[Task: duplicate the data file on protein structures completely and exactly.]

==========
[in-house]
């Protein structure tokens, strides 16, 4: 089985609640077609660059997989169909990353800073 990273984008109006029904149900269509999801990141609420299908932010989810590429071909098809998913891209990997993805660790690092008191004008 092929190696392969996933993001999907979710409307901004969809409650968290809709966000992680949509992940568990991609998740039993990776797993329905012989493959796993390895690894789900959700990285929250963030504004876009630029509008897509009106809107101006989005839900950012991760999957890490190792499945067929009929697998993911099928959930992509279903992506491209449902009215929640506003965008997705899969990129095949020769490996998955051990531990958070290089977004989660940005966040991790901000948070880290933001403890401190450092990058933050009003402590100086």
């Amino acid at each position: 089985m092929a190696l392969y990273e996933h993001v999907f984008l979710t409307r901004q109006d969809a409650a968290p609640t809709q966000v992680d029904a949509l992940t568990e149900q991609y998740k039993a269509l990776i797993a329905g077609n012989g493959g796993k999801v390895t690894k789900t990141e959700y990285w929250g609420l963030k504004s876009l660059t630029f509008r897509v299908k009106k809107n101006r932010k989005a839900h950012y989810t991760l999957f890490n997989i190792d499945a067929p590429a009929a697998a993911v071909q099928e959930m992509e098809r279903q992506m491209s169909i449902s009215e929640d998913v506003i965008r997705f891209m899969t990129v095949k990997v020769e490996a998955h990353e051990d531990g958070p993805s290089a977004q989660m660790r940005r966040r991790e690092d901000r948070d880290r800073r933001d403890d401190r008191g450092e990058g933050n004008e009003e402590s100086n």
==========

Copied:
[in-house]
């Protein structure tokens, strides 16, 4: 089985609640077609660059997989169909990353800073 990273984008109006029904149900269509999801990141609420299908932010989810590429071909098809998913891209990997993805660790690092008191004008 092929190696392969996933993001999907979710409307901004969809409650968290809709966000992680949509992940568990991609998740039993990776797993329905012989493959796993390895690894789900959700990285929250963030504004876009630029509008897509009106809107101006989005839900950012991760999957890490190792499945067929009929697998993911099928959930992509279903992506491209449902009215929640506003965008997705899969990129095949020769490996998955051990531990958070290089977004989660940005966040991790901000948070880290933001403890401190450092990058933050009003402590100086």
């Amino acid at each position: 089985m092929a190696l392969y990273e996933h993001v999907f984008l979710t409307r901004q109006d969809a409650a968290p609640t809709q966000v992680d029904a949509l992940t568990e149900q991609y998740k039993a269509l990776i797993a329905g077609n012989g493959g796993k999801v390895t690894k789900t990141e959700y990285w929250g609420l963030k504004s876009l660059t630029f509008r897509v299908k009106k809107n101006r932010k989005a839900h950012y989810t991760l999957f890490n997989i190792d499945a067929p590429a009929a697998a993911v071909q099928e959930m992509e098809r279903q992506m491209s169909i449902s009215e929640d998913v506003i965008r997705f891209m899969t990129v095949k990997v020769e490996a998955h990353e051990d531990g958070p993805s290089a977004q989660m660790r940005r966040r991790e690092d901000r948070d880290r800073r933001d403890d401190r008191g450092e990058g933050n004008e009003e402590s100086n």